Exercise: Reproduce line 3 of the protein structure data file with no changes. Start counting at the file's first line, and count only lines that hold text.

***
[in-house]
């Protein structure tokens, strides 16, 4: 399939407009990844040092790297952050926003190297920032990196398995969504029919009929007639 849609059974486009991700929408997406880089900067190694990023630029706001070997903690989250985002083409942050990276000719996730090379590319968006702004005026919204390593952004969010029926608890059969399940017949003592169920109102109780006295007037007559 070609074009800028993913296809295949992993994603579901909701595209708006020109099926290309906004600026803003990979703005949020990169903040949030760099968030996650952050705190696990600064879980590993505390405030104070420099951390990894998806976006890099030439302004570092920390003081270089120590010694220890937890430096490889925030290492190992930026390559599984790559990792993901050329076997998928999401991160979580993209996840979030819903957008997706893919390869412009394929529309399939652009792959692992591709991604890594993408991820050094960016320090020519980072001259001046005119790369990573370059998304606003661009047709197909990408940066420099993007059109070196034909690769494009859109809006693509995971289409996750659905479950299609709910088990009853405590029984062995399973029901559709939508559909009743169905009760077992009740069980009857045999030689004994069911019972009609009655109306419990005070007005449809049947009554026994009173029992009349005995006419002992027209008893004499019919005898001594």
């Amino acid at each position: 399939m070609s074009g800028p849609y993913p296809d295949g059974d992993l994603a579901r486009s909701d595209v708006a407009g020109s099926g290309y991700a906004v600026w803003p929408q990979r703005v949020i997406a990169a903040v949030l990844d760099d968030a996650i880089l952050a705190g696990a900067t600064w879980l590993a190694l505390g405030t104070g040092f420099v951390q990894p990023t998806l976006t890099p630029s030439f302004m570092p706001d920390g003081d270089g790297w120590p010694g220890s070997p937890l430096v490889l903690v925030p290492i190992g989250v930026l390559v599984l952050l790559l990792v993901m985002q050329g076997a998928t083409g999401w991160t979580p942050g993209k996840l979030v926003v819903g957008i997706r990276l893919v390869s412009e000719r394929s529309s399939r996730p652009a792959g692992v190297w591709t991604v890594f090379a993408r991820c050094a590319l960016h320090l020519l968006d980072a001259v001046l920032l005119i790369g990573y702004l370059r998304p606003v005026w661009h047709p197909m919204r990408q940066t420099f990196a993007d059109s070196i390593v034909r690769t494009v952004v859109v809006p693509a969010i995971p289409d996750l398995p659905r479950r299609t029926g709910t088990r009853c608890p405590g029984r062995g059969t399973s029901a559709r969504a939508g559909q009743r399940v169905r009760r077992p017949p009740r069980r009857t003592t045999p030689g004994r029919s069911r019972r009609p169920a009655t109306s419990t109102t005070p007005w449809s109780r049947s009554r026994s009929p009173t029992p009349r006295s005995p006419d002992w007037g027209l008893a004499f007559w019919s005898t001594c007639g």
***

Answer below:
């Amino acid at each position: 399939m070609s074009g800028p849609y993913p296809d295949g059974d992993l994603a579901r486009s909701d595209v708006a407009g020109s099926g290309y991700a906004v600026w803003p929408q990979r703005v949020i997406a990169a903040v949030l990844d760099d968030a996650i880089l952050a705190g696990a900067t600064w879980l590993a190694l505390g405030t104070g040092f420099v951390q990894p990023t998806l976006t890099p630029s030439f302004m570092p706001d920390g003081d270089g790297w120590p010694g220890s070997p937890l430096v490889l903690v925030p290492i190992g989250v930026l390559v599984l952050l790559l990792v993901m985002q050329g076997a998928t083409g999401w991160t979580p942050g993209k996840l979030v926003v819903g957008i997706r990276l893919v390869s412009e000719r394929s529309s399939r996730p652009a792959g692992v190297w591709t991604v890594f090379a993408r991820c050094a590319l960016h320090l020519l968006d980072a001259v001046l920032l005119i790369g990573y702004l370059r998304p606003v005026w661009h047709p197909m919204r990408q940066t420099f990196a993007d059109s070196i390593v034909r690769t494009v952004v859109v809006p693509a969010i995971p289409d996750l398995p659905r479950r299609t029926g709910t088990r009853c608890p405590g029984r062995g059969t399973s029901a559709r969504a939508g559909q009743r399940v169905r009760r077992p017949p009740r069980r009857t003592t045999p030689g004994r029919s069911r019972r009609p169920a009655t109306s419990t109102t005070p007005w449809s109780r049947s009554r026994s009929p009173t029992p009349r006295s005995p006419d002992w007037g027209l008893a004499f007559w019919s005898t001594c007639g």